JpGU-AGU Joint Meeting 2020

Presentation information

[E] Poster

S (Solid Earth Sciences ) » S-GD Geodesy

[S-GD01] Geodetic Infrastructure for Monitoring the Dynamic Earth: The Global Geodetic Observing System

convener:Basara Miyahara(GSI of Japan), Richard S Gross(NASA Jet Propulsion Laboratory)

[SGD01-P03] DORIS: 30 years of success in precise orbit determination and ground station positioning

*Frank G Lemoine1, Guilhem Moreaux2, Jérôme Saunier3, Pascale Ferrage4, Laurent Soudarin2, Koichiro Doi5 (1.NASA Goddard Space Flight Center, Greenbelt, Maryland, U.S.A., 2.Collecte Localisation Satellites, Ramonville Saint-Agne, France, 3.Institut National de l’Information Géographique et Forestière, St-Mandé, France, 4.Centre National d’Etudes Spatiales, Toulouse, France, 5.National Institute of Polar Research, Tachikawa-City, Tokyo, Japan )

Keywords:DORIS, Space geodesy, ITRF, colocation

Doppler Orbitography and Radiopositioning Integrated by Satellite (DORIS) system is one of the four techniques that contributes to the International Terrestrial Reference Frame (ITRF). The technique was developed to support orbit determination on LEO satellites, most notably the suite of ocean radar altimeter satellites. The DORIS system consists of a global well-distributed set of ground beacons emitting on two frequencies (2 GHz and 401 MHz) and a satellite constellation consisting of an evolving suite of satellites that carry different generations of satellite receivers. Presently DORIS has colocations with other geodetic techniques at 47 out of 58 sites, many with GNSS. These include Badary, Greenbelt, Wettzell, and Yarragadee who host all four space geodesy techniques (DORIS, GNSS, SLR & VLBI), and Arequipa, Grasse, Kauai, Mt. Stromlo, Ny Alesund, Papeete, Jiufeng, and Syowa (Antarctica) who host three of the space geodetic techniques, including DORIS. The DORIS system became operational 30 years ago in February 1990, with its inauguration on the SPOT-2 satellite. Presently six satellites on-orbit carry a DORIS DGXX receiver (Cryosat-2, HY-2A, Jason-3, Saral, and Sentinel-3A and Sentinel-3B). A DGXX receiver can track up to seven ground beacons when they are in view of the orbiting satellite. This capability greatly increases the amount of data available for orbit determination and strengthens the DORIS contribution to the ITRF.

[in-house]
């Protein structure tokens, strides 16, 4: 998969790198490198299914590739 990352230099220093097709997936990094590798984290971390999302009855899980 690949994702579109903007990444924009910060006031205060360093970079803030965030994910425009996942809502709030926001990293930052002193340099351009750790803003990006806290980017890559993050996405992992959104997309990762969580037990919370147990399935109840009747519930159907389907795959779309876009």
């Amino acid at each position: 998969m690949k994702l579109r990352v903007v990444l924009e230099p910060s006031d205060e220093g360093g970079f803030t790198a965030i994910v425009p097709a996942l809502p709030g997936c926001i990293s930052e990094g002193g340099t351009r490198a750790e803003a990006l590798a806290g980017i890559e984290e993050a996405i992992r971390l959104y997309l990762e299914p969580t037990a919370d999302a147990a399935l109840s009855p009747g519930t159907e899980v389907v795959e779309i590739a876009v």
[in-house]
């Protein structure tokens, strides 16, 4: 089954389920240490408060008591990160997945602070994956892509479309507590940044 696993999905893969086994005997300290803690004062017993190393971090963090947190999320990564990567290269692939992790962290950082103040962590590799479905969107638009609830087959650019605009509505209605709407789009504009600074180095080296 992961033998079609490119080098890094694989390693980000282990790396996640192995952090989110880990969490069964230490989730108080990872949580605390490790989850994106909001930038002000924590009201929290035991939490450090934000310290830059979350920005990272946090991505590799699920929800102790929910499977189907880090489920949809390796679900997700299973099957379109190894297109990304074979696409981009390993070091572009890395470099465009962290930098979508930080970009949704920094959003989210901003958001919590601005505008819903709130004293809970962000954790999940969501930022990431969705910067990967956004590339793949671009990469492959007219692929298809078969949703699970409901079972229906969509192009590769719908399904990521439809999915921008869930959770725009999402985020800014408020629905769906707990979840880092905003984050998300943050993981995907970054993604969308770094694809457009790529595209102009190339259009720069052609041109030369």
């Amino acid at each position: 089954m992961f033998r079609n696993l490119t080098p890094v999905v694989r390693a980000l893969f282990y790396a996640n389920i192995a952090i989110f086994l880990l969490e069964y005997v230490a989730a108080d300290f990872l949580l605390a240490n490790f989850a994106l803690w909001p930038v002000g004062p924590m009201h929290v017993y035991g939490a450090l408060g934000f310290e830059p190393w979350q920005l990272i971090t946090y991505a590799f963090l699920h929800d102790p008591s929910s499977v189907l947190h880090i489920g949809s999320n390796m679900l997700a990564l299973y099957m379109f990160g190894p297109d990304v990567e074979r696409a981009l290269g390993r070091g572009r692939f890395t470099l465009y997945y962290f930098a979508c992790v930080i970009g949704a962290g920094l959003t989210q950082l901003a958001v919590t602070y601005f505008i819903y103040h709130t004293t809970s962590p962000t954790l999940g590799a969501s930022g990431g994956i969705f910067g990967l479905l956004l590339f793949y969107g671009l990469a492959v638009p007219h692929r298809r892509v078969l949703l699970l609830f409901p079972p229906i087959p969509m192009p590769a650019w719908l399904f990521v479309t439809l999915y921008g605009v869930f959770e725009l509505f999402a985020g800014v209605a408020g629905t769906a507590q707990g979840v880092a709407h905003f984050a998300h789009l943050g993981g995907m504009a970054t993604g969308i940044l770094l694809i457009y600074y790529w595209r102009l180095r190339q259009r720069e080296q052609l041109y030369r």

In this paper we provide a summary of the current status of the DORIS system, its science contributions, and its contributions to GGOS. We describe the evolution of the DORIS system including the improvements in the ground network, and summarize the products that are made possible by DORIS, including its contributions to the ITRF, and to the measurement of the change in Global Mean Sea Level.

In addition, we highlight the performance of select stations, such as the DORIS station in Syowa, Antarctica, including its contributions to science missions, and comparisons with other geophysical measurements.